A funny thing happened, though, over the last 50 years, reaching its apotheosis in the past few.  An increasing number of those who declare themselves the defenders of civilization and of Christianity have come to regard civility and decorum not as aids in communicating the truth but as shackles preventing “us” from triumphing over “them.”  And so they have embraced the idol of free speech, for the same reason as those activists of the 1960’s whom they would never acknowledge as their forebears: They are more interested today in destruction than they are in preservation, much less in the construction of a truly Christian civilization.  They attack not only their putative enemies (whom they resemble more than they will ever admit), but also those they would once have embraced as their allies, when the latter dare to suggest that words have meaning, that language is properly used to convey truth, and that the ends can never justify the means because all lies have their source in the Father of Lies, just as all truth belongs to the Word Who said, “I am the Way, and the Truth, and the Life.”

With Pontius Pilate, they dismiss truth as “fake news,” standing between them and political power, the modern equivalent of the friendship of Caesar.  But Pilate, seeing the Man he had condemned to death hanging upon the Cross, wrote words of truth and defended them: “What I have written, I have written.”  Early traditions claim that he was baptized and may even have suffered a martyr’s death.  If so, we could use his intercession today.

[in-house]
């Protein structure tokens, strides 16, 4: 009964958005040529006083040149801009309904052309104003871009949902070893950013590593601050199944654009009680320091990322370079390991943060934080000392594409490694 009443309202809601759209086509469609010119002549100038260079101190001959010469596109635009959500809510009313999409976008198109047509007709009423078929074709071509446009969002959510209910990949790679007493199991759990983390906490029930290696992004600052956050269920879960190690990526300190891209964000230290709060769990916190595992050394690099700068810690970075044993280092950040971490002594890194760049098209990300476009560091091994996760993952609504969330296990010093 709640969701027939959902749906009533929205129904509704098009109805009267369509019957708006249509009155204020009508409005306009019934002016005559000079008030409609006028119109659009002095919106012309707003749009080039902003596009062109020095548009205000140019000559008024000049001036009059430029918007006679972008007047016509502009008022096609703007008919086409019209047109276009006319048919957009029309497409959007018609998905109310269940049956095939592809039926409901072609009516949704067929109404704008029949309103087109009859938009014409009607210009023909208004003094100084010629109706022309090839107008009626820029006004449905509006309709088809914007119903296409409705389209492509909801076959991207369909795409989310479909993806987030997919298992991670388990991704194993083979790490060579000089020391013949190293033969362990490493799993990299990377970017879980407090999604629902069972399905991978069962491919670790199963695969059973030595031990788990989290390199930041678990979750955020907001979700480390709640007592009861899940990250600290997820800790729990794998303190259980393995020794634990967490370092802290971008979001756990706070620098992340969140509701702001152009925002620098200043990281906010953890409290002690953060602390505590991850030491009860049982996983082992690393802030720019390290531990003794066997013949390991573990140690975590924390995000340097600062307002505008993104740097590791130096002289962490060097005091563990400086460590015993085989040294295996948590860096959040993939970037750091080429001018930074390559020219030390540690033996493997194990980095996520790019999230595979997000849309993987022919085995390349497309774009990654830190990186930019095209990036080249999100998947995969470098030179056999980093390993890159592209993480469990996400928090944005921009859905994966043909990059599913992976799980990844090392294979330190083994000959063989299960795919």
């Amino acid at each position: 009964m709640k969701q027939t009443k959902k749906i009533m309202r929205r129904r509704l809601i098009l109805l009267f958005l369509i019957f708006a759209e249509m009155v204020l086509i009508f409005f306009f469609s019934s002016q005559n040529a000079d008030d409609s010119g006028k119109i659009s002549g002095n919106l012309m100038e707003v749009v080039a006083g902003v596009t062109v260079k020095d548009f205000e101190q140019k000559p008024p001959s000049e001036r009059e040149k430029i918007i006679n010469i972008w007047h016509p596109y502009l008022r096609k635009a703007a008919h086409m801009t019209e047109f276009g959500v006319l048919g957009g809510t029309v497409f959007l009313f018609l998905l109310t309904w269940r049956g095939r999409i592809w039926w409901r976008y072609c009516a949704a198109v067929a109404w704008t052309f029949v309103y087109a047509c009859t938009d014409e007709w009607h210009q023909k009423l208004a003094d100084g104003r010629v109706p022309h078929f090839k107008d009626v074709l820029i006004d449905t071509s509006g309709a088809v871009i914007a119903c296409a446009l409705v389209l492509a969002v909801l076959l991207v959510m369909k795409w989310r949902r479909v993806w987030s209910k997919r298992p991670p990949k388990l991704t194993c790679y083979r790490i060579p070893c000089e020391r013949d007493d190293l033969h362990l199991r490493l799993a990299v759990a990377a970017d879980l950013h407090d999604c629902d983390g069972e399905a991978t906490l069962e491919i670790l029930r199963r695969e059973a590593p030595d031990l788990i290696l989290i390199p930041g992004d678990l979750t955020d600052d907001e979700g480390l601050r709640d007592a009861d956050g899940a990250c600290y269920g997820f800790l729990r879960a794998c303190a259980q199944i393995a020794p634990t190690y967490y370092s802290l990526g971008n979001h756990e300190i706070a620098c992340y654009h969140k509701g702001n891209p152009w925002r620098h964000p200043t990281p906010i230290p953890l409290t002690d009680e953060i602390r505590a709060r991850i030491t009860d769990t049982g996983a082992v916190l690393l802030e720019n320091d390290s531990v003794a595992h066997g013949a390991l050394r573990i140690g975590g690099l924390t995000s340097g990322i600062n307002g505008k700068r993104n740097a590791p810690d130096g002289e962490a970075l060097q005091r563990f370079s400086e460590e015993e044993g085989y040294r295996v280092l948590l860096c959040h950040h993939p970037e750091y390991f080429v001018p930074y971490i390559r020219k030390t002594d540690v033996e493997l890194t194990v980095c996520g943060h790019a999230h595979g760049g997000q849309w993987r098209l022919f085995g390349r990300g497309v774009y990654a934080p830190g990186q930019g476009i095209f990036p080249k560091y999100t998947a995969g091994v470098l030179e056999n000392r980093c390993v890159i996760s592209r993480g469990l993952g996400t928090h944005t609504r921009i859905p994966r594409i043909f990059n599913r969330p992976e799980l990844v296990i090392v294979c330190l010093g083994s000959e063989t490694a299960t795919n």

First published in the January 2019 issue of Chronicles: A Magazine of American Culture.

Quod Scripsi, Scripsi

Reader: I wasn’t quoting you.  I was characterizing your analysis as such.

Me: You were mischaracterizing my analysis.  What I have written, I have written.  What you have written, I did not.

Reader: Says you.

Words have meaning.  We live our lives, for the most part, in a world in which, on a clear spring day, one can say, “The sky is blue,” and everyone else will cheerfully agree (or wonder why you’re bothering to state the obvious).  When we make plans to meet at five o’clock at the Rusty Dog for a drink, no one thinks that means a slice of pumpkin pie at Nick’s Kitchen at 7:30.  We routinely travel at our own pace on the highway, but we all understand how fast we’re supposed to be going when we see the words SPEED LIMIT 70.

Community depends on our ability to communicate.  Language barriers don’t make community impossible, but they do make it much harder to achieve.  If you don’t know a word of French, you’re not likely to feel at home in the streets of Paris, much less in a village in Bretagne.  And if you don’t know that the cheese toastie listed on the menu is localspeak for a grilled-cheese sandwich or understand why the waitress is asking you if you’d like a sack for your leftovers, you might feel a bit out of sorts when you first move to Northeast Indiana.

As daunting as it is for most of us to learn a foreign language, we can do so if necessary, and coming to understand and eventually adopt regionalisms is a sign that you’re taking root in a community.  Stubbornly insisting on speaking only English in a café in Brest or asking a waitress in Fort Wayne to put the remains of your child’s grilled-cheese sandwich in a bag is a sign that, at best, you’re an outsider who wishes to remain that way, and more likely that you’re an ass.  We expect people to try to make themselves understood, and when they do, most of us, most of the time, will make an effort to try to understand them.